This news caused me to make a spit-take on my morning coffee.
Several of the country’s big banks are seeking to join forces and negotiate as a bloc with technology giant Apple, which could lead to a collective boycott of Apple Pay, in a bid to offer “digital wallets” on the iPhone.
Commonwealth Bank, National Australia Bank, Westpac and Bendigo Bank have this week applied to the Australian Competition and Consumer Commission, asking permission to negotiate as one with Apple.
Their application also seeks permission to undertake a “limited form of collective boycott,” in which the banks will agree not to negotiate with Apple individually while the collective talks are occurring.
Let’s unpack this. Apple has an NFC solution on its iPhone (just as Google does) but in order for Australian consumers to use it, they need permission of their banks. The banks claim that because Apple controls the phones of some of its customers, they need to negotiate as a block on access to the NFC component on the iPhone. Of course, not all banks. ANZ has already signed up to Apple Pay.
But here is what I don’t get. First, what does negotiating for access to the NFC component mean? Do the banks think that Apple will open it up to them when they haven’t opened it up to anyone else in the world? The reason Apple keep that close knit is because of security. It is unlikely there is anything else going on.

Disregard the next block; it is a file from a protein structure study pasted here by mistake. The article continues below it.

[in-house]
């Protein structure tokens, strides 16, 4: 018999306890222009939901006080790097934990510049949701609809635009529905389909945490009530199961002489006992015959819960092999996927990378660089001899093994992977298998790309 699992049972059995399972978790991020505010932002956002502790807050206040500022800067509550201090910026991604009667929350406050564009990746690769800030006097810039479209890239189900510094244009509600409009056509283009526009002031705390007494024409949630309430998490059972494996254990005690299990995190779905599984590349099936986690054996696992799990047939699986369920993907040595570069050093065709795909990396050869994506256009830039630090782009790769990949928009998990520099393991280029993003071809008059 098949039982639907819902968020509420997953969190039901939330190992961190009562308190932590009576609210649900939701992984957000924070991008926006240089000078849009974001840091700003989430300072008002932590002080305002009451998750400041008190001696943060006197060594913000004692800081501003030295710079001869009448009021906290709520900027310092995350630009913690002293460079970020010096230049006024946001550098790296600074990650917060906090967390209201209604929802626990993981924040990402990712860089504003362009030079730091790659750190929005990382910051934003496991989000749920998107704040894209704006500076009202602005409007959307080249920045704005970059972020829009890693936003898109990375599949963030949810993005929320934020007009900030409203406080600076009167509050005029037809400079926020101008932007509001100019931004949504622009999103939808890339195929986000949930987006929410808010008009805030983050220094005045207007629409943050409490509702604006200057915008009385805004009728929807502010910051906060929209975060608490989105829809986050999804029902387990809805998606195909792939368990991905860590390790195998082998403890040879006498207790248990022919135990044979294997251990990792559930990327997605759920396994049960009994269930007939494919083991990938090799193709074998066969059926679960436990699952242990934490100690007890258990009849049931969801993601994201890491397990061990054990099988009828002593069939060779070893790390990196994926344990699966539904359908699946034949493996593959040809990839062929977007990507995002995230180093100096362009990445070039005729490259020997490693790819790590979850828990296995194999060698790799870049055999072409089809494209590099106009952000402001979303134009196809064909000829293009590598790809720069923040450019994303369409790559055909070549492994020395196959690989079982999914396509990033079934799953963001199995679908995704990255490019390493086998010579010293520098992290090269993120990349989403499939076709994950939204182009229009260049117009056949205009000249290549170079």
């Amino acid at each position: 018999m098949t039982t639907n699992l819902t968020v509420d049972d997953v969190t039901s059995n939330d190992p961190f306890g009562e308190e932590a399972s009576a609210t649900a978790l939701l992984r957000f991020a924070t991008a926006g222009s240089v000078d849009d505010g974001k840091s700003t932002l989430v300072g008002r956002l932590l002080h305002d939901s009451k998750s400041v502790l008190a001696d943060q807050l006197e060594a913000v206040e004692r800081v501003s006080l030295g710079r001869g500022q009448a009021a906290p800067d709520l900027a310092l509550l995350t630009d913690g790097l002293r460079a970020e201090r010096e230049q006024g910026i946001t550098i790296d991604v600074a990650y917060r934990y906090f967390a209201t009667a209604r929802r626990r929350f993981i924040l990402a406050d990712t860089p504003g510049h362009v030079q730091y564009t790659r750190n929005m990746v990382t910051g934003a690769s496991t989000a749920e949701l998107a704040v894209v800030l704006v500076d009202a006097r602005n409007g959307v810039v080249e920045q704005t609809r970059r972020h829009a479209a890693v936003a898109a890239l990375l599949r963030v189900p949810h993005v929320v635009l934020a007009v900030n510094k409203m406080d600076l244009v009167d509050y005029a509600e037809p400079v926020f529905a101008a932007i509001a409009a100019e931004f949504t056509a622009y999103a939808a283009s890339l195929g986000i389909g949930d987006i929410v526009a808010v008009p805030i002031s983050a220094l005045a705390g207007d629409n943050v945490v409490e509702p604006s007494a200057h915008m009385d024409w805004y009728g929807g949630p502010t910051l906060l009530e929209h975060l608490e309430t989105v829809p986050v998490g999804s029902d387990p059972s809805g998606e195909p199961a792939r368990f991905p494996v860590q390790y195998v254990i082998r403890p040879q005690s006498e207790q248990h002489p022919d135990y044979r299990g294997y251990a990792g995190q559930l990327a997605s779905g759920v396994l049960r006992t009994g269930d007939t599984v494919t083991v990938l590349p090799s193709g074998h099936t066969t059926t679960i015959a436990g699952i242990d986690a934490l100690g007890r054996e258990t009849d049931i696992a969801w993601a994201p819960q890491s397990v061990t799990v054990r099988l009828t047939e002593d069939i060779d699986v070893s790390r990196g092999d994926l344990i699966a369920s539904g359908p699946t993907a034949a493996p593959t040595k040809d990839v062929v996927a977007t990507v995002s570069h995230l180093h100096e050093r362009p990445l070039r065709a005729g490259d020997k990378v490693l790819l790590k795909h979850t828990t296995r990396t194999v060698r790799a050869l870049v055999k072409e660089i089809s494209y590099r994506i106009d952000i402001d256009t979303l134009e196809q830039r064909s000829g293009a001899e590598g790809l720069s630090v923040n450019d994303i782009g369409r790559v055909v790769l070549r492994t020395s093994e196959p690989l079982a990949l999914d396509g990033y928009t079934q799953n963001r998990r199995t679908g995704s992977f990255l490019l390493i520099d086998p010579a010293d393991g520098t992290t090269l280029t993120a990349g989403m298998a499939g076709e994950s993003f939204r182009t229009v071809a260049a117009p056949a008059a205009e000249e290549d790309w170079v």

Second, the idea apparently is for the banks to agree not to sign up to Apple Pay until this is done. Then they will negotiate terms of access individually. In other words, a collective boycott.
The Australian law has provisions to allow this sort of thing if there are public benefits. But in this case, the public benefits only arise (potentially) if it is in the public interest for Apple to open up access to NFC. However, that decision would lie elsewhere with a much more detailed process. Also, because Apple is not a dominant handset maker — it has much less than 50% market share in Australia and elsewhere — opening up access through the usual route won’t happen. Put simply, Google have already developed this and so access to NFC is possible.
Instead, the idea here is to allow for something blantantly anti-competitive. One of the forces the drives banks to adopt new technologies that are provided by others is competitive pressure between them — that is, their customers want it. That is why AmEx and ANZ are already on board with Apple Pay. What the remaining banks want to do is ensure any one of them doesn’t break ranks and adopt Apple Pay and activate a competitive response.
In summary, the banks are using the wrong part of the law to deal with a public interest question precisely because Apple is not dominant in the Australian market. And they are doing it to protect what is likely a poor set of investments on their part and because they are unwilling to throw their weight behind Google alone. In other words, it is classic undermining of competition to benefit the interests of competitors and not the interests of consumers. Hopefully the ACCC will deal with it quickly because it is pretty clear that while the regulators deliberate, the same effect as a collective boycott is actually occuring.